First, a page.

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The Iconic shop where the Beatles bought their first instruments from and many famous musicians met and formed bands through the notice board. This shop was part of Liverpool and Merseyside’s musical heritage equally as important to the great ‘music City’ as other landmarks in the area. The proof of the importance is written in the history books and even the fact that the ‘Beatles Story’ at the Albert dock has a mock up version of the Hessys shop.

Photo/plaque Courtesy by Snelly BBC Radio


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The animated feature film inspired by and adapted from themes and ideas in songs by The Beatles and starring cartoon characters based on John, Paul, George and Ringo made its world premiere at the London Pavilion in Piccadilly Circus on July 17, 1968.

All four Beatles were in attendance: John Lennon with Yoko Ono, Ringo Starr with wife Maureen Starkey and George Harrison accompanied by his spouse Pattie. Paul McCartney came solo; three days later his fiance Jane Asher announces that their engagement has ended.

Also at the premiere were Keith Richards and members of The Who and Status Quo. As was typical of any event in the 1960s where the Beatles were present, a mob scene ensued on the street outside.

The Beatles themselves only appeared in a short live-action snippet at the end of Yellow Submarine and their characters were voiced by professional actors. The film has come to be recognized as a genre-changing work that led to animation gaining greater respect as an art form and Time magazine noted that it “turned into a smash hit, delighting adolescents and esthetes alike” Although the band members were initially skeptical about the film, in 1995 all three surviving Beatles expressed an appreciation for it in The Beatles Anthology documentary series.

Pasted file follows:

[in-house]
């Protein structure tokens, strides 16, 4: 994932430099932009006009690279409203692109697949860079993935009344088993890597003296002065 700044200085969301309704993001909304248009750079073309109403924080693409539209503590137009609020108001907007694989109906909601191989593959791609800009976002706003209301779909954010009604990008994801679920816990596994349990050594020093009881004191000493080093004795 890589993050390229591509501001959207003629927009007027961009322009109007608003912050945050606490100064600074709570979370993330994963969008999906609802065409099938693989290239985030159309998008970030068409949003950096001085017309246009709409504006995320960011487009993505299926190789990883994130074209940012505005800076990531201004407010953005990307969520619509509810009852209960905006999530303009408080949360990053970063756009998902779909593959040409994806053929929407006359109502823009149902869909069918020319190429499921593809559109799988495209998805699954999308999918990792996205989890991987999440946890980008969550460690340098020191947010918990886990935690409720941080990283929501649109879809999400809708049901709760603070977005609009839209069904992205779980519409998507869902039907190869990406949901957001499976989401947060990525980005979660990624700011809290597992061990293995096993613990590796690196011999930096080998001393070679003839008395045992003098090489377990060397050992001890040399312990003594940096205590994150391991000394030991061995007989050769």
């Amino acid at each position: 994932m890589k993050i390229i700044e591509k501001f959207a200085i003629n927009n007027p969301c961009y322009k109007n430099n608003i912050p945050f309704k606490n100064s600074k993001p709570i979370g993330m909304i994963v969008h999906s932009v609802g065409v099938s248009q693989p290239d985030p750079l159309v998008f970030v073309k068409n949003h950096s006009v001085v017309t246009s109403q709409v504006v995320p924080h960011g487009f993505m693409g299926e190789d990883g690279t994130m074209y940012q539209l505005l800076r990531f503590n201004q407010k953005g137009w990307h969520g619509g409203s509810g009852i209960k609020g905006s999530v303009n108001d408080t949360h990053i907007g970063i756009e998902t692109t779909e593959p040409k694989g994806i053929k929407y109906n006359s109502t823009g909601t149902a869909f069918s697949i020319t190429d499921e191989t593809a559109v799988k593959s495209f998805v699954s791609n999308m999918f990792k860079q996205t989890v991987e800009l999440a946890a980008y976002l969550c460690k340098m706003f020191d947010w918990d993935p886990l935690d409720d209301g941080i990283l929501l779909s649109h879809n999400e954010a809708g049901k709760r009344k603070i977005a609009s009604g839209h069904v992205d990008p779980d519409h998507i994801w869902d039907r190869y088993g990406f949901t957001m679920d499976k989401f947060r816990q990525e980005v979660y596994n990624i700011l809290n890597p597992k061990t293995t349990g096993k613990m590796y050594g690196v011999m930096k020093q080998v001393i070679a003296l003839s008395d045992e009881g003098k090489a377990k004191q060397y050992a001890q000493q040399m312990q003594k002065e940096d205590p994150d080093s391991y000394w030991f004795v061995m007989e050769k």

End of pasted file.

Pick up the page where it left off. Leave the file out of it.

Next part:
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The Cutting Edge: The Story of the Beatles’ Hairdresser Who Defined an Era, will be published on 24 August 2017. A special limited edition is also available.

The Beatles’ hair changed the world. As their increasingly wild, untamed manes grew, to the horror of parents everywhere, they set off a cultural revolution as the most tangible symbol of the Sixties’ psychedelic dream of peace, love and playful rebellion. At the centre of this epochal change was Leslie Cavendish, hairdresser to the Beatles and designer of the four iconic men’s hairstyles, a brand image as immediately recognizable as the Nike swoosh or the Coca-Cola bottle. But just how did a fifteen-year-old Jewish school dropout from an undistinguished North London suburb, with no particular artistic talent or showbusiness connections, end up literally at the cutting edge of Sixties’ fashion in just four years? His story – honest, always entertaining and inspiring – parallels the meteoric rise of the Beatles themselves, and is no less astounding.


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Paul at CenturyLink Center Drive, Bossier City – July 15, 2017


A Hard Day’s Night
Junior’s Farm
Can’t Buy Me Love
Temporary Secretary
Let Me Roll It
I’ve Got a Feeling
My Valentine
Nineteen Hundred and Eighty-Five
Maybe I’m Amazed
We Can Work It Out
In Spite of All the Danger
You Won’t See Me
Love Me Do
And I Love Her
Here Today
Queenie Eye
The Fool on the Hill
Lady Madonna
Eleanor Rigby
I Wanna Be Your Man
Being for the Benefit of Mr. Kite!
Ob-La-Di, Ob-La-Da
Band on the Run
Back in the U.S.S.R.
Let It Be
Live and Let Die
Hey Jude
Sgt. Pepper’s Lonely Hearts Club Band (Reprise)
Hi, Hi, Hi
I Saw Her Standing There
Golden Slumbers
Carry That Weight
The End




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The nominations for the 69th annual Emmy Awards were аnnounced, the Ron Howard-directed rock doc The Beatles: Eight Days a Week — The Touring Years came away with a fab five nods, including Outstanding Documentary or Nonfiction Special.
The film, which got its TV premiere on Hulu in September, will also compete for Emmys in four other Nonfiction Program categories: outstanding writing, picture editing, sound editing and sound mixing.
“I’m truly honored with the Television Academy’s recognition today, and I am thrilled to share these nominations with Paul [McCartney], Ringo [Starr], and a brilliant team of producers,” says Howard in a statement. “I know I’m not alone when I say that The Beatles have inspired me creatively and professionally for many years, so to receive this type of recognition for a project that is both personal to me and nostalgic for people all around the world, is truly humbling.”
Eight Days a Week — The Touring Years takes an in-depth look at the Fab Four’s history from 1962 to 1966, while showcasing the band’s live performances during that period.
The movie, which features rare and previously unseen footage of The Beatles, was produced with the full cooperation of surviving members McCartney and Starr, and from the widows of John Lennon and George Harrison: Yoko Ono and Olivia Harrison.